Johnny Isakson

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Johnny Isakson
Johnny Isakson.jpg
U.S. Senate, Georgia
In office
January 3, 2005-Present
Term ends
January 3, 2017
Years in position 10
PredecessorZell B. Miller (D)
Base salary$174,000/year
Elections and appointments
Last election2010
First elected2004
Next generalNovember 2016
Campaign $$19,885,638
Term limitsN/A
Prior offices
U.S. House of Representatives
Georgia State Senate
Georgia House of Representatives
Bachelor'sUniversity of Georgia
Military service
Service/branchGeorgia Air National Guard
Years of service1966-1972
Date of birthDecember 28, 1944
Place of birthAtlanta, Georgia
ProfessionReal Estate Executive
Net worth$11,985,067
Office website
Campaign website
John Hardy "Johnny" Isakson (b. December 28, 1944, in Atlanta, Georgia) is a Republican member of the U.S. Senate from the state of Georgia. Isakson was first elected to the Senate in 2004.

He previously was a member of the U.S. House of Representatives from 1999 to 2004, a member of the Georgia State Senate from 1992 to 1996, and a member of the Georgia House of Representatives from 1976 to 1990.[1]

Based on analysis of multiple outside rankings, Isakson is an average Republican member of Congress, meaning he will vote with the Republican Party on the majority of bills.


Isakson was born in Atlanta, Georgia as a second generation Swedish-American. [2] He served in the Georgia Air National Guard from 1966 to 1972, leaving service as a staff sergeant.[3]Shortly after graduating from the University of Georgia, he opened the first Cobb County office of Northside Realty, a prominent Atlanta-area real estate firm.[4]


  • Isakson also owns his own real-estate firm, on which he served as the president from 1979-2001.

Committee assignments

U.S. Senate


Isakson serves on the following Senate committees[5]:



Fiscal Cliff

Voted "Yes" Isakson voted for the fiscal cliff compromise bill, which made permanent most of the Bush tax cuts originally passed in 2001 and 2003 while also raising tax rates on the highest income levels. The bill was passed in the Senate by a 89/8 vote on January 1, 2013.[7]

Drones filibuster

See also: Rand Paul filibuster of John Brennan's CIA Nomination in March 2013

On March 6, 2013, Senator Rand Paul (R) led a 13-hour filibuster of President Obama's CIA Director nominee, John Brennan. Paul started the filibuster in order to highlight his concerns about the administration's drone policies. In particular, Paul said he was concerned about whether a drone could be used to kill an American citizen within the United States border, without any due process involved. Paul and other civil liberties activists criticized President Obama for not offering a clear response to the question. A total of 14 senators joined Paul in the filibuster -- 13 Republicans and one Democrat.[8][9][10]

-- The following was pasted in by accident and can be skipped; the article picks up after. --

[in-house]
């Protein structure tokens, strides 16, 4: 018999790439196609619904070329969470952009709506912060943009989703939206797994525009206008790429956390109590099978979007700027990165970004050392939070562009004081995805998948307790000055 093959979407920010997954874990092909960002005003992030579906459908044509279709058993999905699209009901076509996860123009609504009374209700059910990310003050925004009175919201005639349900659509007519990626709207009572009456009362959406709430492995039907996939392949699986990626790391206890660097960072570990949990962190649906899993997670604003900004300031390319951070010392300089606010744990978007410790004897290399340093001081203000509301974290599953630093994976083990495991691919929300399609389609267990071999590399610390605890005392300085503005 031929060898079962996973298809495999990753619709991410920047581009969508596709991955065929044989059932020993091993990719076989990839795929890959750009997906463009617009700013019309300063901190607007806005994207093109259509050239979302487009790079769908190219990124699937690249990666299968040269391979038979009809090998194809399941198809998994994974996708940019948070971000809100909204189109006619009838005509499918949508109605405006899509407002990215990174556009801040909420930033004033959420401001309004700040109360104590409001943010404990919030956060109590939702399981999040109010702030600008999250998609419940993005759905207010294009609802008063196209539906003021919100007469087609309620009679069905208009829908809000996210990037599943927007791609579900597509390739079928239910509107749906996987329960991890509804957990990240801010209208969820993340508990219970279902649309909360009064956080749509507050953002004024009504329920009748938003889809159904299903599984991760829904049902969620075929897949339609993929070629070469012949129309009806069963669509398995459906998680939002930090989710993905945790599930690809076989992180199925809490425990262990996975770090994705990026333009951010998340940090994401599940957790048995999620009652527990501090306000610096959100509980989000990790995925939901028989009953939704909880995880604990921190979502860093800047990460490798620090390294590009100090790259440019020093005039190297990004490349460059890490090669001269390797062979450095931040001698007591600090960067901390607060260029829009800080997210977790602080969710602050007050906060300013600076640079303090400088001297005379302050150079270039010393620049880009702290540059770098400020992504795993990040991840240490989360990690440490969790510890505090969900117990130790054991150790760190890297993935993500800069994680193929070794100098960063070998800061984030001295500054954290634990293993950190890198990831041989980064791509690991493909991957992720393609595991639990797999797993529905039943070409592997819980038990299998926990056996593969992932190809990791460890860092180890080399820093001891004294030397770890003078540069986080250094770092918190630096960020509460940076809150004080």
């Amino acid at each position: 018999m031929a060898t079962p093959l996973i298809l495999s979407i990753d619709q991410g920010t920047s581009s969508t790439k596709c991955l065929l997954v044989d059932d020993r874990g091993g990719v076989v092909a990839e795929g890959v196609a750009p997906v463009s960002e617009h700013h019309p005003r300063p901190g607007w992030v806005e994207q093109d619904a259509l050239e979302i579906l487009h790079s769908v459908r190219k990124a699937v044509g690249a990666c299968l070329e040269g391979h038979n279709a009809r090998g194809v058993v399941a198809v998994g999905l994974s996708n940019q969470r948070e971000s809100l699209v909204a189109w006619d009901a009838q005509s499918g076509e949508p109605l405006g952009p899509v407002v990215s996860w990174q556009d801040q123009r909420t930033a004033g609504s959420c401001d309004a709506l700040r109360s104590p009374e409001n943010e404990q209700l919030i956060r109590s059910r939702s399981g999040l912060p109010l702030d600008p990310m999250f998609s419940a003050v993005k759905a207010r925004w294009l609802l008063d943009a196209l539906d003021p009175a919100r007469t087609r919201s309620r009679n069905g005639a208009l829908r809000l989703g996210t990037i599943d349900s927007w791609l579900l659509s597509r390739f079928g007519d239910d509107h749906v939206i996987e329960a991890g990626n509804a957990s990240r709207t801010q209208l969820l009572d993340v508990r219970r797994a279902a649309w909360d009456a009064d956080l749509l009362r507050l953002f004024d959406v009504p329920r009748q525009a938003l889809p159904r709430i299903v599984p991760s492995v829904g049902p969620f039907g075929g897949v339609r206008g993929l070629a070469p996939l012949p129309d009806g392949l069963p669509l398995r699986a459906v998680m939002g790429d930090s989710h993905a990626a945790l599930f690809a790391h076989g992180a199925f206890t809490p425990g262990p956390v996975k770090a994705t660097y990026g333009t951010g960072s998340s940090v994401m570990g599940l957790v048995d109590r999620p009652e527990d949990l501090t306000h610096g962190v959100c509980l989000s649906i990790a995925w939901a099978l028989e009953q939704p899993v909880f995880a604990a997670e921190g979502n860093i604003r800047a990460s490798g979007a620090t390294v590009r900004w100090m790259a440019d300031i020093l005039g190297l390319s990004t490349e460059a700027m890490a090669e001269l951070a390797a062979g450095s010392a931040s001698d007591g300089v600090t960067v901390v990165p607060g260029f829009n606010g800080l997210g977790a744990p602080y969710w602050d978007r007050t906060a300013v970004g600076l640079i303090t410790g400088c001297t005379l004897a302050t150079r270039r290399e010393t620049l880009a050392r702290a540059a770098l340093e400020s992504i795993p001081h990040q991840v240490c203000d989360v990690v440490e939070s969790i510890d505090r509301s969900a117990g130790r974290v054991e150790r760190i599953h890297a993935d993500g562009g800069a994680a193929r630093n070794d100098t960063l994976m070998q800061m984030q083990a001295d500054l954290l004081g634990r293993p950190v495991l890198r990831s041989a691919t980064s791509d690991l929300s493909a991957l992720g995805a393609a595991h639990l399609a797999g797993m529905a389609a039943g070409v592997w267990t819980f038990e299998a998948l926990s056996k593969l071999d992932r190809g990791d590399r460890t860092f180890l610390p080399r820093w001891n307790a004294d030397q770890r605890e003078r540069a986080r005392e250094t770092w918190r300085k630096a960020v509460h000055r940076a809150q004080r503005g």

According to the website Breitbart, Isakson was one of 30 Republican senators who did not support the filibuster.[11][12]

The day after the filibuster, Attorney General Eric Holder sent a letter to Paul, responding to the filibuster. Holder wrote, "Does the president have the authority to use a weaponized drone to kill an American not engaged in combat on U.S. soil? The answer to that is no."[13]



On November 2, 2010, Johnny Isakson won re-election to the United States Senate. He defeated Michael "Mike" Thurmond (D), Chuck Donovan (L), Steve Davis (I), Raymond Beckworth (I) and Brian Russell Brown (I) in the general election.[14]

U.S. Senate, Georgia General Election, 2010
Party Candidate Vote % Votes
     Republican Green check mark transparent.pngJohnny Isakson Incumbent 58.3% 1,489,904
     Democratic Michael "Mike" Thurmond 39% 996,515
     Libertarian Chuck Donovan 2.7% 68,750
     Independent Steve Davis 0% 52
     Independent Raymond Beckworth 0% 24
     Independent Brian Russell Brown 0% 12
Total Votes 2,555,257

Full history

Campaign donors

Comprehensive donor information for Isakson is available dating back to 2000. Based on available campaign finance records, Isakson raised a total of $19,885,638 during that time period. This information was last updated on April 3, 2013.[16]

Johnny Isakson's Campaign Contribution History
Year Office Result Contributions
2010 U.S. Senate (Georgia) Won $9,671,128
2004 U.S. Senate (Georgia) Won $7,460,343
2002 U.S. House (Georgia, District 6) Won $1,034,101
2000 U.S. House (Georgia, District 6) $1,720,066
Grand Total Raised $19,885,638


Breakdown of the source of Isakson's campaign funds before the 2010 election.

Isakson won re-election to the U.S. Senate in 2010. During that re-election cycle, Isakson's campaign committee raised a total of $9,671,128 and spent $8,954,504.[17]


Ideology and leadership

See also: GovTrack's Political Spectrum & Legislative Leadership ranking

Based on an analysis of bill sponsorship by GovTrack, Isakson is a "moderate Republican leader," as of June 20, 2013.[18]

Like-minded colleagues